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Green Time TV, June 2016: Tough Environmental Decisions

on Wed, 05/25/2016 - 6:26pm

by Don Fitz

The survival of humans requires confronting very difficult environmental dilemmas. We have the ability to change the flow of rivers, but is it a wise thing to do? How can we retrofit buildings so they use much less energy? Do we really want or even need nuclear power? How can we store solar and wind energy so it becomes more of what we depend on? June Green Time episodes look at serious choices.

The St. Louis area was hit with record-setting floods on the Mississippi and Meramec Rivers during the end of 2015 through the beginning of 2016. Were the high waters caused more by rains or levees built up and down the rivers? In the first June Green Time, host Don Fitz and Bob Criss, of Earth and Planetary Sciences, Washington University, discuss what levees are and how long they have been constructed. They look at how they help, how they fail, and what happens when they fail, including the severe economic and environmental consequences of river mismanagement. Recommendations to strongly restrict the construction of levees have been made for well over a century, yet are still ignored. What are better ways to manage rivers and flood risk?

How will Set the PACE St. Louis save money with the energy efficient retrofit project at the Missouri Athletic Club (MAC)? During the second June Green Time, host John Hickey discusses the MAC project and union involvement with Byron DeLear, CEO & Chairman of Energy Equity Funding LLC and Tim Murray of IBEW Local 1. In particular, how can old buildings like MAC be upgraded in a cost effective way? What training do union workers receive and why are they more effective? What types of other businesses could benefit from savings on utility bills?

Fission reactors produce very expensive energy, require a huge amount of water, and have risks that are seriously understated. In the third June Green Time, host Don Fitz and Bob Criss, Earth and Planetary Sciences, Washington University discuss uranium mining and other problems associated with nuclear power, including mine tailings, radioactive waste from processing and fabricating fuel and disposal of used fuel rods. There are also issues with nuclear proliferation and black market sales of nuclear material. They explore the “peaceful atom” as a cover for nuclear weapons, what thorium reactors would be like, and the elusive potential of fusion power.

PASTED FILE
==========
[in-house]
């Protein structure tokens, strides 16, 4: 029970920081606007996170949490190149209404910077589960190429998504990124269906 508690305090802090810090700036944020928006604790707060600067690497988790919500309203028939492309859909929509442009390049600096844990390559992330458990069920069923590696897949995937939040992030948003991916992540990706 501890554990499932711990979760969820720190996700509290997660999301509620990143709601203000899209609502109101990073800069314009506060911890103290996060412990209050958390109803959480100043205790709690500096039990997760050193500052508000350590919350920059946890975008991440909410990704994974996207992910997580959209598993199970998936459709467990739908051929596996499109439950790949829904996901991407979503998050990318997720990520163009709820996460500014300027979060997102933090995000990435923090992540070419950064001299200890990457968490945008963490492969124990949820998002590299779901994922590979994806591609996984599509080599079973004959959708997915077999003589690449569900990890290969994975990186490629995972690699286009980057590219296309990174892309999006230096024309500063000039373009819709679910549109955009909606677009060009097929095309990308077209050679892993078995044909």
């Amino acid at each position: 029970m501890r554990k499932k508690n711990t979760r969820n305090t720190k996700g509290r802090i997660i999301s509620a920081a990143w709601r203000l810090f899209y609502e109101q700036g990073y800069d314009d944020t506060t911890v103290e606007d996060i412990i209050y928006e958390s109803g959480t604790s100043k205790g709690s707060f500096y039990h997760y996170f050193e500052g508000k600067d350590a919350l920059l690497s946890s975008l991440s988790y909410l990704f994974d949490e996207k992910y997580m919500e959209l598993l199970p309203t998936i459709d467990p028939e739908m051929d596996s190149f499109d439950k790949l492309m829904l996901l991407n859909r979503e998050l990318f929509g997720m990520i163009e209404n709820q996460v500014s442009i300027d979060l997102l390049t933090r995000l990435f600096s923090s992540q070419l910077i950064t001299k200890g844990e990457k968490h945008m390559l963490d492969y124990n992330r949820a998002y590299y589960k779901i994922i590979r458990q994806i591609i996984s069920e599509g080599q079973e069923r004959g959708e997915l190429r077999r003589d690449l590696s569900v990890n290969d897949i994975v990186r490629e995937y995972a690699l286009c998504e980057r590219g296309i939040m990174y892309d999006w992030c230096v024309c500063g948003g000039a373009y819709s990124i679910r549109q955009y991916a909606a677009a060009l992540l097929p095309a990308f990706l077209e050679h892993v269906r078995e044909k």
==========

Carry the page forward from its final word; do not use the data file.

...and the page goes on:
Why might we be skeptical of claims that there is enough fossil fuel to last for centuries? During the final June Green Time host Don Fitz and William Pickard, Department of Electrical and Systems Engineering at Washington University, look at why wind and solar power would have great difficulty providing sufficient global 

energy, especially due to the “intermittency” challenge. If we need to store energy, why not just put it in batteries? They explore the concept of pumped storage plants and why the government is not being massively proactive in meeting the challenge.

June shows include the movies Video Air Ops Len Small LeveeMiller City Levee BreakDrive Green for LifeNational Drive Electric Week and The Atom Comes to Town.

Green Time appears at noon on Saturdays in St. Louis on Channel 24-1 and at 8 pm on Mondays in St. Louis on Channel 24-2, Springfield on Channel 39, Joplin on Channel 36 and Marshfield on Channel 17. Green Time programs air on these dates:

  • June 4 & 6: “Did Levees Cause the Flood of 2015-16?,”

  • June 11 & 13: “Clean Energy: Business & Labor,”

  • June 18 & 20: “Can Nukes Be Safe?,”

  • June 25 & 27: “Energy Storage.”

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